The best known story, and it surely isn’t the only story, of lust in the Bible is the story of David and Bathsheba. Poets and prose writers, preachers, and film makers have had a field day since retelling this story.
Actually, preachers especially like this story because they can scrutinize David’s behavior, squeezing all the things that led to David’s fall from grace. I think it’s a whole lot more straight forward than all of the intricate reasons one might ascribe to David. David didn’t stop to think about the consequences. He wanted what he wanted, and being king of course, he could get it.
In the spring of the year, the time when kings go out to battle, David sent Joab with his officers and all Israel with him; they ravaged the Ammonites, and besieged Rabbah. But David remained at Jerusalem. It happened, late one afternoon, when David rose from his couch and was walking about on the roof of the king’s house, that he saw from the roof a woman bathing; the woman was very beautiful. David sent someone to inquire about the woman. It was reported, “This is Bathsheba daughter of Eliam, the wife of Uriah the Hittite.” So David sent messengers to get her, and she came to him, and he lay with her. (Now she was purifying herself after her period.) Then she returned to her house. The woman conceived; and she sent and told David, “I am pregnant.” ~ II Samuel 11:1-5
We have a hard time talking about lust. We can talk rather easily about the other six deadly sins, but somehow, when we get to lust, all conversation stops. There are a couple of reasons for our discomfort. The most obvious is that since the fifth century, when the seven deadly sins were categorically introduced, lust has been the deadly sin. Someone once said to me, “I didn’t know there were seven deadly sins. What are the names of the other six?”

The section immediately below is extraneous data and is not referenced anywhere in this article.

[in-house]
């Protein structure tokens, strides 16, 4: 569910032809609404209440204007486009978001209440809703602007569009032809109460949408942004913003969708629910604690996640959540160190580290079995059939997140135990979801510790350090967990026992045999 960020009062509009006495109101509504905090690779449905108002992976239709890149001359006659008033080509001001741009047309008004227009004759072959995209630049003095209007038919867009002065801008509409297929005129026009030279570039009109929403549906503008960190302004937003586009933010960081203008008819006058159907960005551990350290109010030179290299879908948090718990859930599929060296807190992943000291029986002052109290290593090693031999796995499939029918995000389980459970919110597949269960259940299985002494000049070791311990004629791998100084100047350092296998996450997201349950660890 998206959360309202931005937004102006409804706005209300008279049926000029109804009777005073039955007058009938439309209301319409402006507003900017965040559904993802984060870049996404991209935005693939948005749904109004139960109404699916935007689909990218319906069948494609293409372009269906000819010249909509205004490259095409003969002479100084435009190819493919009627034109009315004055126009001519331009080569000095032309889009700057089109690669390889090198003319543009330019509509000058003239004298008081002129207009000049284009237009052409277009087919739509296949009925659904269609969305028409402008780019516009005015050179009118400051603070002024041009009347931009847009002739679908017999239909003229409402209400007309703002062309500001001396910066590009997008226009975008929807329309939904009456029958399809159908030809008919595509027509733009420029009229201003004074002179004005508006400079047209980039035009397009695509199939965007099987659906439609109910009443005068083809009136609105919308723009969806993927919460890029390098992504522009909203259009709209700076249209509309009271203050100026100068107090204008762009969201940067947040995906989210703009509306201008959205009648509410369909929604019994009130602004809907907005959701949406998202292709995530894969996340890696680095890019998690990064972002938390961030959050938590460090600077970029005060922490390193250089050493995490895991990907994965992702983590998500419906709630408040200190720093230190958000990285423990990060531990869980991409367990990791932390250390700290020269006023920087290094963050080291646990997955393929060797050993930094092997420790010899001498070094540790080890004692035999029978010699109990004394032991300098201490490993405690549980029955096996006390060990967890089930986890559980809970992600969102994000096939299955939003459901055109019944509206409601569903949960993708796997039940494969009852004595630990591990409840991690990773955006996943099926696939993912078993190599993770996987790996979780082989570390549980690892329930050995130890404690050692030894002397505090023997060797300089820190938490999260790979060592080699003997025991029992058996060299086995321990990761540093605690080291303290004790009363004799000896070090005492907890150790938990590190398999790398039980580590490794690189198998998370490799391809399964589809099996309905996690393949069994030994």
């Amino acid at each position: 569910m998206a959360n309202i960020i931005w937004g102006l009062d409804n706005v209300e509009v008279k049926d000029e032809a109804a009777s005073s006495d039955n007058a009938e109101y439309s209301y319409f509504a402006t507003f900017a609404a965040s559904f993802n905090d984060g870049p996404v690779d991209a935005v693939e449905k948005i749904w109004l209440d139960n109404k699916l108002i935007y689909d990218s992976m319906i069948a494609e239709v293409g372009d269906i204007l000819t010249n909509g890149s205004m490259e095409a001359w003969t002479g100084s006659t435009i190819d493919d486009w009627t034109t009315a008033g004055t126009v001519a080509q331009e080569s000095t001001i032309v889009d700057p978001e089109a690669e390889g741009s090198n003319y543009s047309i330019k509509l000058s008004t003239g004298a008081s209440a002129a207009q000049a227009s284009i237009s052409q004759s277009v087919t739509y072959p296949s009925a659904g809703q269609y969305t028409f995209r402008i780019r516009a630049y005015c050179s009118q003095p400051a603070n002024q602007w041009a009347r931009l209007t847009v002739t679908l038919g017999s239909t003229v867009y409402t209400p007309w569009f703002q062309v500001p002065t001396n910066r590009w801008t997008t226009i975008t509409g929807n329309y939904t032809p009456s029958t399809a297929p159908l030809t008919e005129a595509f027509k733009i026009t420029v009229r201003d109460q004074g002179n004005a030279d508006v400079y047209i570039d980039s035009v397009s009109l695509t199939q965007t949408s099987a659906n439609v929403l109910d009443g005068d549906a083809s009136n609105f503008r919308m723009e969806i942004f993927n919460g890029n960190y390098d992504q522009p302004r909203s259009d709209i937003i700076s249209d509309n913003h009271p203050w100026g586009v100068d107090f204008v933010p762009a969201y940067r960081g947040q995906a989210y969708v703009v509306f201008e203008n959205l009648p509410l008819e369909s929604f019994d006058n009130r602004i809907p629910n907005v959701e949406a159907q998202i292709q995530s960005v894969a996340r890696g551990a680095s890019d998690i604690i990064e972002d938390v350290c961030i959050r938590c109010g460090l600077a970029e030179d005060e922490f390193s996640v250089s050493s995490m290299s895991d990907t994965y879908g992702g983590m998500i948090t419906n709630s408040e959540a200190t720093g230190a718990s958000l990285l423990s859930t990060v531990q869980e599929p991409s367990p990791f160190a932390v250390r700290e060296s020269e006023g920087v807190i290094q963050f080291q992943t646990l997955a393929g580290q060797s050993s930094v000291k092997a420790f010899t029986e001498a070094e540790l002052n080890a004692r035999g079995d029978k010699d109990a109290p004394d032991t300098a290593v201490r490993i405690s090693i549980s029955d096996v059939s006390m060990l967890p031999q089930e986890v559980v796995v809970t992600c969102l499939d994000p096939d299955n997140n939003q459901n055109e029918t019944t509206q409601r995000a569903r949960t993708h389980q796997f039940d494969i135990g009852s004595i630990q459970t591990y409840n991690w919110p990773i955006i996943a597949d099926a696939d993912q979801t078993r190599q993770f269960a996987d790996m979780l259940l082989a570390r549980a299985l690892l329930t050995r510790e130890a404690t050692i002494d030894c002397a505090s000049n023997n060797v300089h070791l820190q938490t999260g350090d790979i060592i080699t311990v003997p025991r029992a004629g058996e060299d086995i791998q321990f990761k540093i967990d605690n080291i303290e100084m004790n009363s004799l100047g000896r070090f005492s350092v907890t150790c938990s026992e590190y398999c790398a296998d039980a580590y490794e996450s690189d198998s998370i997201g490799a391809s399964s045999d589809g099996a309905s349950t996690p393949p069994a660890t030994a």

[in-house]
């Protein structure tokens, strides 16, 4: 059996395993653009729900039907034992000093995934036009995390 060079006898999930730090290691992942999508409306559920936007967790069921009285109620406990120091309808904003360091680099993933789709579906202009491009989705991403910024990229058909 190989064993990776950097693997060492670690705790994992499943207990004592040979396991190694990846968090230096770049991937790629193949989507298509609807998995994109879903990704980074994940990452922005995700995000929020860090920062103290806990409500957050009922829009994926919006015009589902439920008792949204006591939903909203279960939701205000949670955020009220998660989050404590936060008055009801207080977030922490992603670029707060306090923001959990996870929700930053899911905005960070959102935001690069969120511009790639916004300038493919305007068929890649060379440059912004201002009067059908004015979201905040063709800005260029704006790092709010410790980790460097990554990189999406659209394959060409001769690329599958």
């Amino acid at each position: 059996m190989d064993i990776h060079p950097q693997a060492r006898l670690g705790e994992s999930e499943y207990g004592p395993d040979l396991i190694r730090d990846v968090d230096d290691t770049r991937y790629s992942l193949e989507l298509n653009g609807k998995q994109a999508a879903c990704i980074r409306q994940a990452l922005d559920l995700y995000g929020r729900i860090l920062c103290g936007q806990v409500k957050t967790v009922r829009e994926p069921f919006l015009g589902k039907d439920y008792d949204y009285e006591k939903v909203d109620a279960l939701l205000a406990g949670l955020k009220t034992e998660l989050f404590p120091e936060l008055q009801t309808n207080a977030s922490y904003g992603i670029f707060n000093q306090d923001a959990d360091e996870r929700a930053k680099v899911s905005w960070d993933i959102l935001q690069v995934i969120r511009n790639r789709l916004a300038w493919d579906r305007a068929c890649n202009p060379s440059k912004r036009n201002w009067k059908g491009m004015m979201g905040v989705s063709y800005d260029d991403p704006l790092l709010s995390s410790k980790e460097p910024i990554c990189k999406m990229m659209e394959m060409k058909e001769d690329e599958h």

Historically, the church has been at its harshest and most unforgiving when dealing with the sins of lust, many times amplifying and intensifying already painful and humiliating situations. At the same time, the church has also been reticent to discuss the difficulties we humans face in dealing with our sexual natures. And then there is the whole polarizing discussion about sexuality in general. We shouldn’t be surprised then, if people are afraid or embarrassed to discuss such matters.
Because of both its power and its tenderness, it’s imperative that we look honestly as lust and deal with its effects in our lives. Lust has several definitions. Most of them involve sex, but they aren’t limited to that domain. Words like uncontrolled, illicit, overmastering, and excessive are used. We can be ambitious, but if we have a lust for power, then we have crossed into dangerous territory because our ambition has become excessive or uncontrolled.
We also find it telling that in the definitions for lust, the dictionary usually includes the word for or after, as in lust for or lust after. At its most basic level, it is a preoccupation with objects of our desire. Anytime the humanity of a person is replaced with being seen or treated as an object, we have removed ourselves from a personal, intimate relationship with that person. We saw that in David from our passage earlier.